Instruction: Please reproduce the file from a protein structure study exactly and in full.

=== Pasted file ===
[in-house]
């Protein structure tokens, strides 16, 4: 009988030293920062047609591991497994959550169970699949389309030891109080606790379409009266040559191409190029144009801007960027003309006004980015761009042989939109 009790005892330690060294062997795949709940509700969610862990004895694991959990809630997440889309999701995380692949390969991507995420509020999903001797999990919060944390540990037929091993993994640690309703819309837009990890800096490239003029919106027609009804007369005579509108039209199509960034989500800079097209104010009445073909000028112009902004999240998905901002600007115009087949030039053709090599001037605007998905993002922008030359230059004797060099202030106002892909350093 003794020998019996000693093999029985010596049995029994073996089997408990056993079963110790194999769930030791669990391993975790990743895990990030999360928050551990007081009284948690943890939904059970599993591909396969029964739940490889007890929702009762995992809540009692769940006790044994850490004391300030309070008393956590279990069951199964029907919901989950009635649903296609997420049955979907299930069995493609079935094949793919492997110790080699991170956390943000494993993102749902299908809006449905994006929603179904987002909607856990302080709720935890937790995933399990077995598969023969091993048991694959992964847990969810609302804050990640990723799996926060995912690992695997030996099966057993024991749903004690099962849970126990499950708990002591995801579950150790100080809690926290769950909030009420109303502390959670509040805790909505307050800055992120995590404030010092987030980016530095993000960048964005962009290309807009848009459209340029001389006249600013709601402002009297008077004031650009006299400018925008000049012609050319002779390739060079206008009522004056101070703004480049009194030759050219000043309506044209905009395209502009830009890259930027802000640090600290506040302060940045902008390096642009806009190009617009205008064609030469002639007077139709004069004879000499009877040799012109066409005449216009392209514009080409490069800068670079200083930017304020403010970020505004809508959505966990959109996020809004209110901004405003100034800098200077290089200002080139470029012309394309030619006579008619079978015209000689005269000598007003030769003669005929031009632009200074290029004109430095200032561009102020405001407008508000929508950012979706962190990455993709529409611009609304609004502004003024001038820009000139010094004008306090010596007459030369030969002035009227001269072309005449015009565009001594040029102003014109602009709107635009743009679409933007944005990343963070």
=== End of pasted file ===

[in-house]
């Protein structure tokens, strides 16, 4: 009988030293920062047609591991497994959550169970699949389309030891109080606790379409009266040559191409190029144009801007960027003309006004980015761009042989939109 009790005892330690060294062997795949709940509700969610862990004895694991959990809630997440889309999701995380692949390969991507995420509020999903001797999990919060944390540990037929091993993994640690309703819309837009990890800096490239003029919106027609009804007369005579509108039209199509960034989500800079097209104010009445073909000028112009902004999240998905901002600007115009087949030039053709090599001037605007998905993002922008030359230059004797060099202030106002892909350093 003794020998019996000693093999029985010596049995029994073996089997408990056993079963110790194999769930030791669990391993975790990743895990990030999360928050551990007081009284948690943890939904059970599993591909396969029964739940490889007890929702009762995992809540009692769940006790044994850490004391300030309070008393956590279990069951199964029907919901989950009635649903296609997420049955979907299930069995493609079935094949793919492997110790080699991170956390943000494993993102749902299908809006449905994006929603179904987002909607856990302080709720935890937790995933399990077995598969023969091993048991694959992964847990969810609302804050990640990723799996926060995912690992695997030996099966057993024991749903004690099962849970126990499950708990002591995801579950150790100080809690926290769950909030009420109303502390959670509040805790909505307050800055992120995590404030010092987030980016530095993000960048964005962009290309807009848009459209340029001389006249600013709601402002009297008077004031650009006299400018925008000049012609050319002779390739060079206008009522004056101070703004480049009194030759050219000043309506044209905009395209502009830009890259930027802000640090600290506040302060940045902008390096642009806009190009617009205008064609030469002639007077139709004069004879000499009877040799012109066409005449216009392209514009080409490069800068670079200083930017304020403010970020505004809508959505966990959109996020809004209110901004405003100034800098200077290089200002080139470029012309394309030619006579008619079978015209000689005269000598007003030769003669005929031009632009200074290029004109430095200032561009102020405001407008508000929508950012979706962190990455993709529409611009609304609004502004003024001038820009000139010094004008306090010596007459030369030969002035009227001269072309005449015009565009001594040029102003014109602009709107635009743009679409933007944005990343963070």